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Curr Med Res Opin. 2009 Jun;25(6):1469-76. doi: 10.1185/03007990902905468.

Absenteeism and health-benefit costs among employees with MS.

Author information

1
Retrospective Research, The JeSTARx Group, Newfoundland, NJ 07435-1710, USA. RBrook@JeSTARx.com

Abstract

OBJECTIVE:

The purpose of this analysis was to assess the differences in lost time and health-benefit costs (HBCs) among employees treated with disease modifying treatments (DMTs) for multiple sclerosis (MS).

STUDY DESIGN:

Employees with an MS diagnostic code (ICD-9 340.xx) and a DMT prescription claim (1/1/2001-6/30/2007) were identified from the HCMS Research Reference Database and assigned to DMT cohorts. The first prescription for the DMT was used as each person's index date. One-year outcomes included HBCs and absenteeism (lost time, comprising sick leave [SL], short- and long-term disability [STD/LTD], and workers' compensation).

METHODS:

Demographics were compared using t-tests for continuous variables and chi-square tests for discrete variables. Two-part multivariate regression modeling (logistic regression combined with generalized linear regression) was used to determine annual HBCs and absenteeism for each cohort controlling for age, gender, job-related variables, and Charlson Comorbidity Score. All cost variables were inflated to US$2007.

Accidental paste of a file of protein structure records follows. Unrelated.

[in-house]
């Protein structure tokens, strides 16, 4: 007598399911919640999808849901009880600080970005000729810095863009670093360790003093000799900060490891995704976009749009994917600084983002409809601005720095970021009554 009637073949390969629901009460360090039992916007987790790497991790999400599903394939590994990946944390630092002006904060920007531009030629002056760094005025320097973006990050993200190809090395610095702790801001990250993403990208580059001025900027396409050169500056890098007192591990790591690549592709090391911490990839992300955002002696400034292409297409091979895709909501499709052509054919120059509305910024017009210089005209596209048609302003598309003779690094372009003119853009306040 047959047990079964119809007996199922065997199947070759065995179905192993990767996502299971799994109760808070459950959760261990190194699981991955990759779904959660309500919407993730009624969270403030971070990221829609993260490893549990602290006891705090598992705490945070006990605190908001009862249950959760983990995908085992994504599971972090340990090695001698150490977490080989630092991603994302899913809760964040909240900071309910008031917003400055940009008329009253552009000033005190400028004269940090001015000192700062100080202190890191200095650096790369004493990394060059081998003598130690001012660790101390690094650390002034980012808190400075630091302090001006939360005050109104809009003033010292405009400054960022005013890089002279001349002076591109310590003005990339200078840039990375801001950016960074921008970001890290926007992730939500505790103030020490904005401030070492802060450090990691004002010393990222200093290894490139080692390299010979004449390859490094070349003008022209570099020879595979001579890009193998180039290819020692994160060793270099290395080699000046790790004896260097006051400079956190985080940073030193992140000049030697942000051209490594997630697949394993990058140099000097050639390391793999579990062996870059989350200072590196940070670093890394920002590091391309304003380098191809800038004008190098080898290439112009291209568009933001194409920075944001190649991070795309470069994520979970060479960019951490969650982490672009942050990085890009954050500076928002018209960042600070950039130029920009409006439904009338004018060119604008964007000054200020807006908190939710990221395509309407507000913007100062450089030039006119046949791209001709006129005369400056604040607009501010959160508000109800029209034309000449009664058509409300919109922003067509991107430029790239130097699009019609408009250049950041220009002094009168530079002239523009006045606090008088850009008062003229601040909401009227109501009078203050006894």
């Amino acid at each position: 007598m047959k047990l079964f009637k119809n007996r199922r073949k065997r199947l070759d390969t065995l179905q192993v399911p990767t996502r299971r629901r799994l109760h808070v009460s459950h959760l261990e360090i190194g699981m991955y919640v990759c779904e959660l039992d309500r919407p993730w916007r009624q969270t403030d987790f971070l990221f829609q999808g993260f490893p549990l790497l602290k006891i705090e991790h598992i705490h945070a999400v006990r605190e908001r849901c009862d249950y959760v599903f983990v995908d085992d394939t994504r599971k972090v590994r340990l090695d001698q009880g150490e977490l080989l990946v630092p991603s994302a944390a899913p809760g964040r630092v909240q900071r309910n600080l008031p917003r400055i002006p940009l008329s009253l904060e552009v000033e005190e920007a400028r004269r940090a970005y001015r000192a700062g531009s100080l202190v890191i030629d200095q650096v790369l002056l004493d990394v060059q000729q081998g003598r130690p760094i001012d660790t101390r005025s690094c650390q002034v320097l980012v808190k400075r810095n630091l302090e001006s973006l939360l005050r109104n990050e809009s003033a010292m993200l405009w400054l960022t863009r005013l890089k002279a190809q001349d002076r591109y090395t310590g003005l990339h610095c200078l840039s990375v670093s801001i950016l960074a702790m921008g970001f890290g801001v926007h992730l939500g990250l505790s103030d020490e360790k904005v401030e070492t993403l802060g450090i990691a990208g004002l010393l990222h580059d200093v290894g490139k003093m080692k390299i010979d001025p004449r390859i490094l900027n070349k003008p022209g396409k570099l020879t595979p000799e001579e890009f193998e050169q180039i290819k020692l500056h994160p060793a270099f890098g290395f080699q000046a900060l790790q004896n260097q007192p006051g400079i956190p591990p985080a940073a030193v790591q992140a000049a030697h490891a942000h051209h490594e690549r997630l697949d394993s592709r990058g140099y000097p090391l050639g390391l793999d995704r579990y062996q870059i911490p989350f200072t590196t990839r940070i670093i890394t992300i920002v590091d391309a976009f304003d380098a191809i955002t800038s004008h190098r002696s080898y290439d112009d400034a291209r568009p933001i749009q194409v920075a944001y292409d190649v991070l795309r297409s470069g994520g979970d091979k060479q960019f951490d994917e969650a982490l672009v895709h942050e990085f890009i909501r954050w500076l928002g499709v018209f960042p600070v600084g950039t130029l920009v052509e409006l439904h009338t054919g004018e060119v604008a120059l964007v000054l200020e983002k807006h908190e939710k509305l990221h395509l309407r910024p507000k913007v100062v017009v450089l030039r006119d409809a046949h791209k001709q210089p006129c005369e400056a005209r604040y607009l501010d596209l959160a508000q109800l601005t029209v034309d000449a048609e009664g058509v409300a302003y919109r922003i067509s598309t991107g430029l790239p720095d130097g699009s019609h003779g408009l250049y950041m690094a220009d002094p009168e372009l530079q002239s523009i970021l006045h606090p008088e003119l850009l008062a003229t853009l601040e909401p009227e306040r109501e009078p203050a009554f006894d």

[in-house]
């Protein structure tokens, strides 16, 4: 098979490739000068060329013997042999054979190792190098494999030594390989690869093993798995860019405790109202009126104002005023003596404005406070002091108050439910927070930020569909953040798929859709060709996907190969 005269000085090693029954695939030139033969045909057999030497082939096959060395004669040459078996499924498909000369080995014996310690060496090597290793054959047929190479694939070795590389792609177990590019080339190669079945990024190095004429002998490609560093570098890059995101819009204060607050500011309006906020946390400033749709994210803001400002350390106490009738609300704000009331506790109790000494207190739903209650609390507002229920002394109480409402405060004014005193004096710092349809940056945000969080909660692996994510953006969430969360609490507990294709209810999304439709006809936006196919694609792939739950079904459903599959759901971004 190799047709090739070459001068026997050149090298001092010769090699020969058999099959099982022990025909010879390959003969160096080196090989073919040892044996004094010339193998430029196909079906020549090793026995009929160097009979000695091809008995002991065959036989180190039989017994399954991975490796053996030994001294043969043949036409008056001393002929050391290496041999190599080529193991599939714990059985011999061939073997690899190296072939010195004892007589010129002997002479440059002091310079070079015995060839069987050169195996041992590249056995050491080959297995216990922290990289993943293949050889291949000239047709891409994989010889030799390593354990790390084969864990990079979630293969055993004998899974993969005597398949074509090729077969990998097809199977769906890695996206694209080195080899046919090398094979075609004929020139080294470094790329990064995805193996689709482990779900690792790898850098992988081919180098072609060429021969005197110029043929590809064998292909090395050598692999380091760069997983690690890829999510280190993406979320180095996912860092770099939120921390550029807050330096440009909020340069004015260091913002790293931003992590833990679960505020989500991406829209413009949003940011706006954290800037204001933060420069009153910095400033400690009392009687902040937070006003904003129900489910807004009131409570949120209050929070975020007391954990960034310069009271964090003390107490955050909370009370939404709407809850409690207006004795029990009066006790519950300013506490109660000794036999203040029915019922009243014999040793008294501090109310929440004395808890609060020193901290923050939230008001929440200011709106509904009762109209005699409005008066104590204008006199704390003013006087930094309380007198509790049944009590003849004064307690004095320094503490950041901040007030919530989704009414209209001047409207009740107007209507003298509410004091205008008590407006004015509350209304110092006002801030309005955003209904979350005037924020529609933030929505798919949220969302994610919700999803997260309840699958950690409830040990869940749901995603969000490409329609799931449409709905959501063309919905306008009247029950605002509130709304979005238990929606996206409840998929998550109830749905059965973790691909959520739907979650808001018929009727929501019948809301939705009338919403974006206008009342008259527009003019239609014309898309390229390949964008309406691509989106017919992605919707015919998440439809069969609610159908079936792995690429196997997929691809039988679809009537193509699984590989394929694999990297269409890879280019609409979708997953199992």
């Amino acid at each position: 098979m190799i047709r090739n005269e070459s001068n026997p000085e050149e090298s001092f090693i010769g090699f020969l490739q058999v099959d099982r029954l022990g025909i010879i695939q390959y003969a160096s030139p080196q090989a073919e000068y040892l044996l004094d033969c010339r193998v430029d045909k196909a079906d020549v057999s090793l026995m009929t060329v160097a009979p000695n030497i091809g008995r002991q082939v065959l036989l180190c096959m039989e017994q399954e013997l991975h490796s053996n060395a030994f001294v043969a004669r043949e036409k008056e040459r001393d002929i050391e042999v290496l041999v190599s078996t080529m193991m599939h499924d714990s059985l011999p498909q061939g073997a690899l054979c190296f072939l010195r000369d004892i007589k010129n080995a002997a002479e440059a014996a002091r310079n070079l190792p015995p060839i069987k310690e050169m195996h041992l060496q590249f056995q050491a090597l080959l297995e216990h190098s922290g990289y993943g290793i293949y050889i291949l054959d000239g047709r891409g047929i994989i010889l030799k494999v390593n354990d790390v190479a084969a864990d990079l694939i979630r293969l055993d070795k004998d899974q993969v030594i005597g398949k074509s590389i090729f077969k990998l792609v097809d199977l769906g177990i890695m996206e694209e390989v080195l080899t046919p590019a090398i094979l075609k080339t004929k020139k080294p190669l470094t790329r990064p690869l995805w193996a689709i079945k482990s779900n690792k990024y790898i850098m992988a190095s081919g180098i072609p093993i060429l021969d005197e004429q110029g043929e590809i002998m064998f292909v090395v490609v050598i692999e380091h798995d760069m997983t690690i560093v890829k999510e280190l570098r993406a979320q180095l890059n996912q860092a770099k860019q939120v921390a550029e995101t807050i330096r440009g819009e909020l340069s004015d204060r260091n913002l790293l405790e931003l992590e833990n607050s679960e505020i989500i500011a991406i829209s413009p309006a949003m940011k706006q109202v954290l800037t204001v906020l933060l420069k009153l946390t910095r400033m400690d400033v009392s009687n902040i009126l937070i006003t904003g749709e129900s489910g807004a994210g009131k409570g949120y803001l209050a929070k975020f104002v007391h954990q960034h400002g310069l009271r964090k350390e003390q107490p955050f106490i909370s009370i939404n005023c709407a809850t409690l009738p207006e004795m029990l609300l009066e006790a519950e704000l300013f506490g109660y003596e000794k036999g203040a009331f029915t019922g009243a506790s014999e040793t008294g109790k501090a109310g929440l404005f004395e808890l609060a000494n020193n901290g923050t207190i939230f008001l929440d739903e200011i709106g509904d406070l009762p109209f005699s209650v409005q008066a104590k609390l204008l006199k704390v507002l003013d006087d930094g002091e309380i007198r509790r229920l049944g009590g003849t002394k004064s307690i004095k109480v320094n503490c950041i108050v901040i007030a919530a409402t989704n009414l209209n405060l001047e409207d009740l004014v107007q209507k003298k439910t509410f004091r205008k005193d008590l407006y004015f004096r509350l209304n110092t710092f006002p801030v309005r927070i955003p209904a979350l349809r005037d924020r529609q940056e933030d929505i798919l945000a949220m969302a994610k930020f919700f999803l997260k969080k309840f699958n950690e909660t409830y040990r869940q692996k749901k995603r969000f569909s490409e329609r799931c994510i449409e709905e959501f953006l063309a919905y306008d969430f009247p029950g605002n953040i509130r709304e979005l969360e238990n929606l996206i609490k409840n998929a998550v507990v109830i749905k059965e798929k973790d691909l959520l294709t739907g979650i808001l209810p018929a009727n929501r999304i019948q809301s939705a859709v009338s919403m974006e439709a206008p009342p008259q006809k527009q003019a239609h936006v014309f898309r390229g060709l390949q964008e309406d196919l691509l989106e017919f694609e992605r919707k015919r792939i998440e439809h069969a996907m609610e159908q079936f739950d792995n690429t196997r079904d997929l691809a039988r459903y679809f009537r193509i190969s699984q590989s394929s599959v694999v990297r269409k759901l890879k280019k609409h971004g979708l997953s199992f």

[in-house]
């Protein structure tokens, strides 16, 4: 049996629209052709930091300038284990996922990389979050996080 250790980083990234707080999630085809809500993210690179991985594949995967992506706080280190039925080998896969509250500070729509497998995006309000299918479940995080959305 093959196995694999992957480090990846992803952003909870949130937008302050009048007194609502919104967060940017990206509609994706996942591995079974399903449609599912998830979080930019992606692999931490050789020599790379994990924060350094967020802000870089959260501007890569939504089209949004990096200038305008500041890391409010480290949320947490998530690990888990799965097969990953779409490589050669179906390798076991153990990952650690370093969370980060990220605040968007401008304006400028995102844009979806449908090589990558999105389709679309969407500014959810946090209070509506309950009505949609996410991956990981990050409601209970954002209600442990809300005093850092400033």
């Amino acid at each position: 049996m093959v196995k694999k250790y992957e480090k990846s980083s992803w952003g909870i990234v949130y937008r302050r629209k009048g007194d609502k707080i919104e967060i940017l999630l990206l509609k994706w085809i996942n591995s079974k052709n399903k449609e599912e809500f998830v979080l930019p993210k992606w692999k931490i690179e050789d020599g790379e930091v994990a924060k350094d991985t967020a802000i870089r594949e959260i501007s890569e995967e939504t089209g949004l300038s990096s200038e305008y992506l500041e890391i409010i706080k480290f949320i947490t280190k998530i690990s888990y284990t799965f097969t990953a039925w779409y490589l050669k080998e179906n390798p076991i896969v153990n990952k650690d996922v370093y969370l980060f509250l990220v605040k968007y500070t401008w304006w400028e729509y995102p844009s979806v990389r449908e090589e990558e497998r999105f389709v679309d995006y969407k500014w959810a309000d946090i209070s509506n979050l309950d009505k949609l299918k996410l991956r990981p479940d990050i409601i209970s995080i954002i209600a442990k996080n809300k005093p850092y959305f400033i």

RESULTS:

Annual ranges among the DMTs were: HBCs $17,953-26,970 and absenteeism 7.33-20.67 days. Compared with glatiramer acetate ('C'), IFN-beta1a IM ('A') users had lower SL ($445, p = 0.0469) and STD ($969, p = 0.0164) costs; and IFN-beta1b ('B') users had lower medical costs ($2143, p = 0.0091). In addition, those treated with 'A' had 4.2 fewer SL days (p = 0.0101) compared with those treated with 'C'.

CONCLUSIONS:

Patients treated with 'A' reported significantly lower SL costs, SL days, and STD costs than patients treated with 'C', suggestive of greater real world benefits with 'A'. Despite small sample sizes and the retrospective nature, the study provides interesting insights into the use of DMTs in MS. The study also revealed important areas of future research, specifically the need for development of methods to determine which MS patient groups respond best to which DMT treatments.

PMID:
19422277
DOI:
10.1185/03007990902905468
[Indexed for MEDLINE]

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